Tuesday, November 27, 2012

Sea Salt Caramels

Today is my good friend Candace's birthday and I discovered yesterday that she loves salted caramel.  Well of course I had to come home and whip some of these up for her birthday!

These are the perfect thing to make around the holidays.  They are incredibly delicious and taste just like the fancy french sea salt caramels you pay and arm and a leg for at higher end food shops.  If you can keep yourself from eating them all, they make a terrific gift.

This recipe only requires one incredibly important culinary skill: patience.

Follow this recipe exactly and you will be rewarded.  Give in to your impatience and you will be punished with something unpleasant, like runny caramels.  Trust me on this.  I speak from experience.

This is also a good time to go ahead and splurge on fancy European butter.  There is a reason it costs more than the generic brand.  It is a superior product.  Remember, these are an indulgence, so INDULGE!

Here are some questions that you may find yourself wondering while preparing this recipe (and the answers).

1.  Can I use margarine?  No. Are you insane?

2.  Can I use vanilla extract?  No. Remember this is an indulgence, use the real thing, you'll be glad you did.

3.  Can I just turn the temperature up to reduce the cooking time? No. The trick to these caramels is to let the caramel form slowly and most importantly, evenly.  Too high of a temperature will cause you to overshoot your temperature and ruin your caramel.

4. Do I really have to stir this the entire time? Yes.  Before beginning, make yourself a tall drink.  Get a stool.  Put on some music you really really like. Keep the phone next to you in case someone calls.  This recipe will not be ignored Dan (ala Glenn Close in Fatal attraction).  Once you begin cooking, you are committed to the entire process.  As it cooks the mixture will change volume several times as it goes through changes in the molecular structure of the sugar.  You must keep stirring, slowly to keep heat distribution even and to prevent the caramel from boiling over.  (Remember how much you spent on that butter and vanilla bean?  You don't want that to end up sticking all over your stove do you?)

5. Do I absolutely need a candy thermometer? Yes.  This is more chemistry than cooking.  Chemistry is about precision, and so is candy making.

6.  I'm bored and tired of stirring, does it really have to be 245 degrees? Yes.  Stop whining.  This is supposed to be fun.  Maybe you should have put more bourbon in that drink.  If you don't get the caramel to the correct temperature, your caramel will be runny.  Sit back and think of how much everyone is going to enjoy your sacrifice.

7. Do I really need to wait 8 hours before cutting the caramel? Yes.  Patience will be rewarded with easier cutting and handling of the finished product.  If you are tempted to cut early, put a large thick rubber band on your wrist and SNAP it hard.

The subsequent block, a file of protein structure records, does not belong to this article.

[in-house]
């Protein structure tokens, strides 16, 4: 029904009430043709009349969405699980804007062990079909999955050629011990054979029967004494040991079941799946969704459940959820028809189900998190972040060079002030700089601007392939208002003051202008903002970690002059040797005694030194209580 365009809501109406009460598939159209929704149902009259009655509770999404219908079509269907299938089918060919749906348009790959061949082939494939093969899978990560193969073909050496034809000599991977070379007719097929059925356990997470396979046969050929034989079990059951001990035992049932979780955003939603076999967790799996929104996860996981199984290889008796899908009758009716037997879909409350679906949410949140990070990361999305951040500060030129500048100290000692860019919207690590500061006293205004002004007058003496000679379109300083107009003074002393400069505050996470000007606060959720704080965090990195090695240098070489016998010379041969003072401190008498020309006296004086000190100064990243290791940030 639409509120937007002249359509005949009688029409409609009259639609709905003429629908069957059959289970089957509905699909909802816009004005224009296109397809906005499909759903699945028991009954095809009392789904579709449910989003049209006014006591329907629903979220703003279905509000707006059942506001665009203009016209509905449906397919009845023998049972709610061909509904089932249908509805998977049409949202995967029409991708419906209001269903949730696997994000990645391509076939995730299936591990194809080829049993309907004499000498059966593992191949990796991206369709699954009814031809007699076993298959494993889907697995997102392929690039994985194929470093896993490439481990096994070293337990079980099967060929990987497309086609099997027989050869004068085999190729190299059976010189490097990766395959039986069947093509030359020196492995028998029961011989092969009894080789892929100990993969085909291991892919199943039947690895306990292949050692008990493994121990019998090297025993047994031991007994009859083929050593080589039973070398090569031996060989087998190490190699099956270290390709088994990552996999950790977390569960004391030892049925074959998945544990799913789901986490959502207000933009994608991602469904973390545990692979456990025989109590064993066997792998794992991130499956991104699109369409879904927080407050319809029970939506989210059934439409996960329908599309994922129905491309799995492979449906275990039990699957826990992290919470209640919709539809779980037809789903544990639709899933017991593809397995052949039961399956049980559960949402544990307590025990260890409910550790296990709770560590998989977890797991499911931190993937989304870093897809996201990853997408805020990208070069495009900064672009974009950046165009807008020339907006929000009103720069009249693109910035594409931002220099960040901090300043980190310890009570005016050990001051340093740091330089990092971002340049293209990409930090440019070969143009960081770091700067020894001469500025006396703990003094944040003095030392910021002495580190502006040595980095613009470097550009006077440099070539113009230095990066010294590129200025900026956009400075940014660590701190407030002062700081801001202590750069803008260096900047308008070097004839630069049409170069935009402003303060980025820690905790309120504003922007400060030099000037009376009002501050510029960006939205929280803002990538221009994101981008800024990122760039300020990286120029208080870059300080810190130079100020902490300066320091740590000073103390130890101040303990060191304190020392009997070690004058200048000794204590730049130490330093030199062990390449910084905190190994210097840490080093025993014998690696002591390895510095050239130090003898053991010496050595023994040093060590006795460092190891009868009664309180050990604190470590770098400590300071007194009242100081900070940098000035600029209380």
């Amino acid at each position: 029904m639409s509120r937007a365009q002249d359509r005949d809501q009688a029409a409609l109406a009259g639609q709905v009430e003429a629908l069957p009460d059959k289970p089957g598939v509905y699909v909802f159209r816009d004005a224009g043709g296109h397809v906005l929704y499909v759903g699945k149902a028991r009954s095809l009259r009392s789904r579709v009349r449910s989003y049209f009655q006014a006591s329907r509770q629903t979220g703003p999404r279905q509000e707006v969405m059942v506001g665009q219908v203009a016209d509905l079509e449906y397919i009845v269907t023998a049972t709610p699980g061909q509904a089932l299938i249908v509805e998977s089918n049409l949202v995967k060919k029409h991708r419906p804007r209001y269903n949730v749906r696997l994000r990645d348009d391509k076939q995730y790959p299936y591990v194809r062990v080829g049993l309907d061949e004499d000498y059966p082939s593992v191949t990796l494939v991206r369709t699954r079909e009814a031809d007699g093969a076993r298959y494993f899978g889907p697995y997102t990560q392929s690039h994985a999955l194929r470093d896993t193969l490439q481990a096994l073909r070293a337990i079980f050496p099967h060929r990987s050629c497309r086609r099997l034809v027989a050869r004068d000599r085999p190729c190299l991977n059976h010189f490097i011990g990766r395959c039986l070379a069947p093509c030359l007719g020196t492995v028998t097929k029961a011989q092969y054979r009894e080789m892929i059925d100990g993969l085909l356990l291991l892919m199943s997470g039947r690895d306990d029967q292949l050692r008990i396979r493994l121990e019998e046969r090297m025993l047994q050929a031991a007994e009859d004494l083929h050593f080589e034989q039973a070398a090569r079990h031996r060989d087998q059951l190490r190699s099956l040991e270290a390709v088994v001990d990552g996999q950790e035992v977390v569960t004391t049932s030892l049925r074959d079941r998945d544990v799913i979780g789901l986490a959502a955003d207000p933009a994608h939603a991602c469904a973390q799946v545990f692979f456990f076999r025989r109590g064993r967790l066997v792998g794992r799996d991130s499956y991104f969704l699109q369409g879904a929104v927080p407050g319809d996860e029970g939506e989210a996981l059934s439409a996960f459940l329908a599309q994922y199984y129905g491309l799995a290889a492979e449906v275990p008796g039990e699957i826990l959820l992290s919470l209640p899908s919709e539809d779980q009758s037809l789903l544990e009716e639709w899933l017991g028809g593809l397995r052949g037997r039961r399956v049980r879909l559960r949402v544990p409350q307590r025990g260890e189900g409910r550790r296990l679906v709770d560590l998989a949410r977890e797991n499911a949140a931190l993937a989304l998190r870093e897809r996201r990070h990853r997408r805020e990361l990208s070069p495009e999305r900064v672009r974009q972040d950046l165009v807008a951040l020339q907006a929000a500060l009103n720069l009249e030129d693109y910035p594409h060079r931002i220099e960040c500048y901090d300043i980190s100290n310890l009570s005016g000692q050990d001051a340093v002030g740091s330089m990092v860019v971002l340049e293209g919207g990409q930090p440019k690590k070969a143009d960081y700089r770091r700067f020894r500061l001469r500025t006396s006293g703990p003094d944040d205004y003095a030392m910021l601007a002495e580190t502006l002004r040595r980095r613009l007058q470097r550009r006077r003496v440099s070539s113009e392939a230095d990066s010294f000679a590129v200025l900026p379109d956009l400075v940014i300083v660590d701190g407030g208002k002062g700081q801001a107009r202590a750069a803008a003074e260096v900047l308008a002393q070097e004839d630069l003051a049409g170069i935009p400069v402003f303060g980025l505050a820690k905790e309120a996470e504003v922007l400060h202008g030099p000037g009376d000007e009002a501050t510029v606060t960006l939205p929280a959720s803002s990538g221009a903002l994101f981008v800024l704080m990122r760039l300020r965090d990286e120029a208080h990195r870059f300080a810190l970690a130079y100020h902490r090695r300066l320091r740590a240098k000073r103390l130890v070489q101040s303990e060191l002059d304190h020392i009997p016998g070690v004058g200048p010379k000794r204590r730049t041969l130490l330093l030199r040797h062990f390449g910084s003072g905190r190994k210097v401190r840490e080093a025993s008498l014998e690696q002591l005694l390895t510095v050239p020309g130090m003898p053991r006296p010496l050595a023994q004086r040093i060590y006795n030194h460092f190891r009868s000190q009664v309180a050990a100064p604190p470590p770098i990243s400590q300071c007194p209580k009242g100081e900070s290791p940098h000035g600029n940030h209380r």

OK.  Now that we see eye to eye, it's time to get in the kitchen and make something AMAZING!

Sea Salt Caramels
makes about 7 dozen

1/2 pound best quality unsalted butter (I like Plugra)
2 1/2 cups granulated sugar
1 cup light corn syrup
1 cup heavy cream
1 vanilla bean, split length-wise and seeds scraped
1 Tbsp best quality coarse sea salt (I prefer grey salt)

Line a 9 x 13 pan with aluminum foil and spray with vegetable oil.

In a large heavy saucepan melt butter over medium high heat.  Once melted, add sugar, corn syrup and cream.  Stir with a wooden spoon until sugar is dissolved and mixture just comes to a boil.

Immediately reduce heat to medium low and continue to cook mixture ON MEDIUM LOW HEAT, stirring slowly, but constantly until the mixture is a golden caramel color and has reached the firm ball stage ( 245 degrees F).  Depending on your stove, this will take about 1 - 1 1/2 hours.

Once caramel has reached 245 F, remove from heat and stir in the sea salt.  Pour into prepared pan.

Let caramel rest overnight or at least 8 hours before inverting onto a cutting board.  Remove foil and cut into 1-inch strips. Cut strips crosswise to make 1-inch squares.  Wrap in wax paper and store at room temperature.

The mixture comes to a boil, time to reduce the temperature to medium low...

 At 10 minutes the first change in volume, this will happen again and again...

 After 30 minutes the color begins to change

At 45 minutes the caramel color is really developing...

At one hour the mixture is really bubbling, but the temperature is still too low...

FINALLY! After 90 minutes of stirring, the correct
 temperature of 245 (Firm Ball) is achieved

After adding the sea salt, the caramel is poured into a foil-lined pan to firm up.

Cut into 1-inch squares and wrap in wax paper!

1 comment:

  1. Can I just say, I had no idea how amazingly ridiculous this recipe was. But they remain the most glorious thing that I've ever eaten.